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Chitosan as coagulant on cyanobacteria in lake restoration management may cause rapid cell lysis. / Mucci, Maira (Corresponding author); Noyma, Natalia Pessoa; de Magalhaes, Leonardo; Miranda, Marcela; van Oosterhout, Frank; Guedes, Iame Alves; Huszar, Vera L. M.; Marinho, Marcelo Manzi; Lürling, Miquel.

In: Water Research, Vol. 118, 01.07.2017, p. 121-130.

Research output: Contribution to journal/periodicalArticleScientificpeer-review

Harvard

Mucci, M, Noyma, NP, de Magalhaes, L, Miranda, M, van Oosterhout, F, Guedes, IA, Huszar, VLM, Marinho, MM & Lürling, M 2017, 'Chitosan as coagulant on cyanobacteria in lake restoration management may cause rapid cell lysis' Water Research, vol. 118, pp. 121-130. DOI: 10.1016/j.watres.2017.04.020

APA

Mucci, M., Noyma, N. P., de Magalhaes, L., Miranda, M., van Oosterhout, F., Guedes, I. A., ... Lürling, M. (2017). Chitosan as coagulant on cyanobacteria in lake restoration management may cause rapid cell lysis. DOI: 10.1016/j.watres.2017.04.020

Vancouver

Mucci M, Noyma NP, de Magalhaes L, Miranda M, van Oosterhout F, Guedes IA et al. Chitosan as coagulant on cyanobacteria in lake restoration management may cause rapid cell lysis. Water Research. 2017 Jul 1;118:121-130. Available from, DOI: 10.1016/j.watres.2017.04.020

Author

Mucci, Maira ; Noyma, Natalia Pessoa ; de Magalhaes, Leonardo ; Miranda, Marcela ; van Oosterhout, Frank ; Guedes, Iame Alves ; Huszar, Vera L. M. ; Marinho, Marcelo Manzi ; Lürling, Miquel. / Chitosan as coagulant on cyanobacteria in lake restoration management may cause rapid cell lysis. In: Water Research. 2017 ; Vol. 118. pp. 121-130

BibTeX

@article{0c41218890274e7b819a503244129e5a,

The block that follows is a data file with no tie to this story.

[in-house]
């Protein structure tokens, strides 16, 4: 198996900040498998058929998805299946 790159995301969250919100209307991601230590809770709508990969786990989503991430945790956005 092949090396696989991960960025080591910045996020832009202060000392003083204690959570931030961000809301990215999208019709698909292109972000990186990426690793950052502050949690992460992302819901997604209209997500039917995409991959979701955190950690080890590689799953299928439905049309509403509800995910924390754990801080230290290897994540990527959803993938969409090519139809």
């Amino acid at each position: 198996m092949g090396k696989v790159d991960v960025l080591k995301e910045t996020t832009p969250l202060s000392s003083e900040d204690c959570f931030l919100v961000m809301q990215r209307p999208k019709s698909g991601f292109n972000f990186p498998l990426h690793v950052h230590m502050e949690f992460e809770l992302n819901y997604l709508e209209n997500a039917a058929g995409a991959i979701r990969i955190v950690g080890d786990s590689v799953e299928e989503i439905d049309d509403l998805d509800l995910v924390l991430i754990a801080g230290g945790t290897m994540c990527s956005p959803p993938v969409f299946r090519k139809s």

title = "Chitosan as coagulant on cyanobacteria in lake restoration management may cause rapid cell lysis",
abstract = "Combining coagulant and ballast to remove cyanobacteria from the water column is a promising restoration technique to mitigate cyanobacterial nuisance in surface waters. The organic, biodegradable polymer chitosan has been promoted as a coagulant and is viewed as non-toxic. In this study, we show that chitosan may rapidly compromise membrane integrity and kill certain cyanobacteria leading to release of cell contents in the water. A strain of Cylindrospermopsis raciborskii and one strain of Planktothrix agardhii were most sensitive. A 1.3 h exposure to a low dose of 0.5 mg l−1 chitosan already almost completely killed these cultures resulting in release of cell contents. After 24 h, reductions in PSII efficiencies of all cyanobacteria tested were observed. EC50 values varied from around 0.5 mg l−1 chitosan for the two sensitive strains, via about 5 mg l−1 chitosan for an Aphanizomenon flos-aquae strain, a toxic P. agardhii strain and two Anabaena cylindrica cultures, to more than 8 mg l−1 chitosan for a Microcystis aeruginosa strain and another A. flos-aquae strain. Differences in sensitivity to chitosan might be related to polymeric substances that surround cyanobacteria. Rapid lysis of toxic strains is likely and when chitosan flocking and sinking of cyanobacteria is considered in lake restoration, flocculation efficacy studies should be complemented with investigation on the effects of chitosan on the cyanobacteria assemblage being targeted.",
keywords = "Cell lysis, Cell viability, Cyanobacterial blooms, Eutrophication, Lake restoration, Photosystem II efficiency, international",
author = "Maira Mucci and Noyma, {Natalia Pessoa} and {de Magalhaes}, Leonardo and Marcela Miranda and {van Oosterhout}, Frank and Guedes, {Iame Alves} and Huszar, {Vera L. M.} and Marinho, {Marcelo Manzi} and Miquel L{\"u}rling",
note = "6317, AqE; Data archiving: data property of and archived at WUR",
year = "2017",
month = "7",
day = "1",
doi = "10.1016/j.watres.2017.04.020",
language = "English",